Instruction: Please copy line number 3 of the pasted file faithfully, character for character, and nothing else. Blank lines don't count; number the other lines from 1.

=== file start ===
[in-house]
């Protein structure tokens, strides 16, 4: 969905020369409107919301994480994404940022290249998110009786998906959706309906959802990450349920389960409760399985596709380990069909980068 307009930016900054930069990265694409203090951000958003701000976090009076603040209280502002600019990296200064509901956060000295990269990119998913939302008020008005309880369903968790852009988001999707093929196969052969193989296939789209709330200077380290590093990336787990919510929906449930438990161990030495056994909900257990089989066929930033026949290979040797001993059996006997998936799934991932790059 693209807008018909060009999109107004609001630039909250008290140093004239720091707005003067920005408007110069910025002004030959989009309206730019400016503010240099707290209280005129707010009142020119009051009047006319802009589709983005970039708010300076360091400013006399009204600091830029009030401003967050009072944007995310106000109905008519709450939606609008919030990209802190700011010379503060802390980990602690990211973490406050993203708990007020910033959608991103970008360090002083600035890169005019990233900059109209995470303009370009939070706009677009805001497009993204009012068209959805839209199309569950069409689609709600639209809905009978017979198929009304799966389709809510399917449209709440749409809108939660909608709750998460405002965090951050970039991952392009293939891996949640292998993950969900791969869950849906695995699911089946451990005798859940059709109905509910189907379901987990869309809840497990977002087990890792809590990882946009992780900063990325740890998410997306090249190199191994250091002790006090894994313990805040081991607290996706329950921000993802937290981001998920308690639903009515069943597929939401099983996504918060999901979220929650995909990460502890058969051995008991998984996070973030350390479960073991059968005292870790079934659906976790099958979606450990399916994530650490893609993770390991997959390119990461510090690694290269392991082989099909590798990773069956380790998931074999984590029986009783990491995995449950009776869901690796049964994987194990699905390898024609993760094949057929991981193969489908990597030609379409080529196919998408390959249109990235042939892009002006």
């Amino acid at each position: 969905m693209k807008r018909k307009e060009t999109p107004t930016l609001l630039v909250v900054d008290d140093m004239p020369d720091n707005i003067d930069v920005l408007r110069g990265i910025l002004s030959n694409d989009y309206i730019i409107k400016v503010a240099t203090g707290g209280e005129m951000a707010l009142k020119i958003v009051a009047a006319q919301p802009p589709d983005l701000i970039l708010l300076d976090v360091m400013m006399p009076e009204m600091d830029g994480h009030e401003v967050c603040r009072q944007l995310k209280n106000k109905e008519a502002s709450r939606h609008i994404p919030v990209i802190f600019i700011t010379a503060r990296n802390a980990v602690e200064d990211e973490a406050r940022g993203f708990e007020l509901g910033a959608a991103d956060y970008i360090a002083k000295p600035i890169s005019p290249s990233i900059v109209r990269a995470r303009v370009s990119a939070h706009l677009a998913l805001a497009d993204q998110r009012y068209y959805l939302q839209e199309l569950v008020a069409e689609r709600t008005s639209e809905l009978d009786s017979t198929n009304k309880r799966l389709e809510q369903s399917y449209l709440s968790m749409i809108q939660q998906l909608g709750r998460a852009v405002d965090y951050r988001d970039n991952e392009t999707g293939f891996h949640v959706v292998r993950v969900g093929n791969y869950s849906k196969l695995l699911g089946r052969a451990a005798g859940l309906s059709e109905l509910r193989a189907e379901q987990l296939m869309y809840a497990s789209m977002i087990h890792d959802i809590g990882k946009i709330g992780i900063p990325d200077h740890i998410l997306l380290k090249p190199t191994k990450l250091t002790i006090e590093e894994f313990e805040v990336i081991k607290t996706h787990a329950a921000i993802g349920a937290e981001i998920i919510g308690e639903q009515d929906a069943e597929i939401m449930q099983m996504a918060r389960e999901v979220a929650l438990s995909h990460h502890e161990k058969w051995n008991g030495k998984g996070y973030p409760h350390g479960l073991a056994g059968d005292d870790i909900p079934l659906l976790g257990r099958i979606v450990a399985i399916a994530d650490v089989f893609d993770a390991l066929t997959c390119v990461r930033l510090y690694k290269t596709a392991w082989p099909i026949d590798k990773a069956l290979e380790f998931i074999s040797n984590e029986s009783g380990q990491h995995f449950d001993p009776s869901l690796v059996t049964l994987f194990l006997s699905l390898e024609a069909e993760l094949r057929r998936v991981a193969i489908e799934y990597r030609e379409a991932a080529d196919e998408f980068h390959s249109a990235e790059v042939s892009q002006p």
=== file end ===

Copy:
């Amino acid at each position: 969905m693209k807008r018909k307009e060009t999109p107004t930016l609001l630039v909250v900054d008290d140093m004239p020369d720091n707005i003067d930069v920005l408007r110069g990265i910025l002004s030959n694409d989009y309206i730019i409107k400016v503010a240099t203090g707290g209280e005129m951000a707010l009142k020119i958003v009051a009047a006319q919301p802009p589709d983005l701000i970039l708010l300076d976090v360091m400013m006399p009076e009204m600091d830029g994480h009030e401003v967050c603040r009072q944007l995310k209280n106000k109905e008519a502002s709450r939606h609008i994404p919030v990209i802190f600019i700011t010379a503060r990296n802390a980990v602690e200064d990211e973490a406050r940022g993203f708990e007020l509901g910033a959608a991103d956060y970008i360090a002083k000295p600035i890169s005019p290249s990233i900059v109209r990269a995470r303009v370009s990119a939070h706009l677009a998913l805001a497009d993204q998110r009012y068209y959805l939302q839209e199309l569950v008020a069409e689609r709600t008005s639209e809905l009978d009786s017979t198929n009304k309880r799966l389709e809510q369903s399917y449209l709440s968790m749409i809108q939660q998906l909608g709750r998460a852009v405002d965090y951050r988001d970039n991952e392009t999707g293939f891996h949640v959706v292998r993950v969900g093929n791969y869950s849906k196969l695995l699911g089946r052969a451990a005798g859940l309906s059709e109905l509910r193989a189907e379901q987990l296939m869309y809840a497990s789209m977002i087990h890792d959802i809590g990882k946009i709330g992780i900063p990325d200077h740890i998410l997306l380290k090249p190199t191994k990450l250091t002790i006090e590093e894994f313990e805040v990336i081991k607290t996706h787990a329950a921000i993802g349920a937290e981001i998920i919510g308690e639903q009515d929906a069943e597929i939401m449930q099983m996504a918060r389960e999901v979220a929650l438990s995909h990460h502890e161990k058969w051995n008991g030495k998984g996070y973030p409760h350390g479960l073991a056994g059968d005292d870790i909900p079934l659906l976790g257990r099958i979606v450990a399985i399916a994530d650490v089989f893609d993770a390991l066929t997959c390119v990461r930033l510090y690694k290269t596709a392991w082989p099909i026949d590798k990773a069956l290979e380790f998931i074999s040797n984590e029986s009783g380990q990491h995995f449950d001993p009776s869901l690796v059996t049964l994987f194990l006997s699905l390898e024609a069909e993760l094949r057929r998936v991981a193969i489908e799934y990597r030609e379409a991932a080529d196919e998408f980068h390959s249109a990235e790059v042939s892009q002006p």